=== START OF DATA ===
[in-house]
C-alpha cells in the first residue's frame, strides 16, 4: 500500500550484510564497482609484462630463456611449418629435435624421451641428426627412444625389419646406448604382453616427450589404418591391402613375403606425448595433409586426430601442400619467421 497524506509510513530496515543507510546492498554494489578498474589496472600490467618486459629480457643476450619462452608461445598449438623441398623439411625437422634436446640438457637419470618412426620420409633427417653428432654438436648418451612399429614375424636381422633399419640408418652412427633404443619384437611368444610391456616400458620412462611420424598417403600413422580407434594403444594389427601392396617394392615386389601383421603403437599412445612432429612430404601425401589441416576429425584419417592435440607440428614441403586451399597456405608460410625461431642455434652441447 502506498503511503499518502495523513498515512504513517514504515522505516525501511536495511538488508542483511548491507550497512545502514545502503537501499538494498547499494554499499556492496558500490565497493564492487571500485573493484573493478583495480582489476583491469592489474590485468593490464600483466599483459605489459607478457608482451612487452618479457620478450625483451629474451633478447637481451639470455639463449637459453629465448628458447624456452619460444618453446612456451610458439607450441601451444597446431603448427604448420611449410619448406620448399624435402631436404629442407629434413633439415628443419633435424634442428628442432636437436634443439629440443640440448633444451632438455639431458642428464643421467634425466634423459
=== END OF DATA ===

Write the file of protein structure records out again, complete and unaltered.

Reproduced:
[in-house]
C-alpha cells in the first residue's frame, strides 16, 4: 500500500550484510564497482609484462630463456611449418629435435624421451641428426627412444625389419646406448604382453616427450589404418591391402613375403606425448595433409586426430601442400619467421 497524506509510513530496515543507510546492498554494489578498474589496472600490467618486459629480457643476450619462452608461445598449438623441398623439411625437422634436446640438457637419470618412426620420409633427417653428432654438436648418451612399429614375424636381422633399419640408418652412427633404443619384437611368444610391456616400458620412462611420424598417403600413422580407434594403444594389427601392396617394392615386389601383421603403437599412445612432429612430404601425401589441416576429425584419417592435440607440428614441403586451399597456405608460410625461431642455434652441447 502506498503511503499518502495523513498515512504513517514504515522505516525501511536495511538488508542483511548491507550497512545502514545502503537501499538494498547499494554499499556492496558500490565497493564492487571500485573493484573493478583495480582489476583491469592489474590485468593490464600483466599483459605489459607478457608482451612487452618479457620478450625483451629474451633478447637481451639470455639463449637459453629465448628458447624456452619460444618453446612456451610458439607450441601451444597446431603448427604448420611449410619448406620448399624435402631436404629442407629434413633439415628443419633435424634442428628442432636437436634443439629440443640440448633444451632438455639431458642428464643421467634425466634423459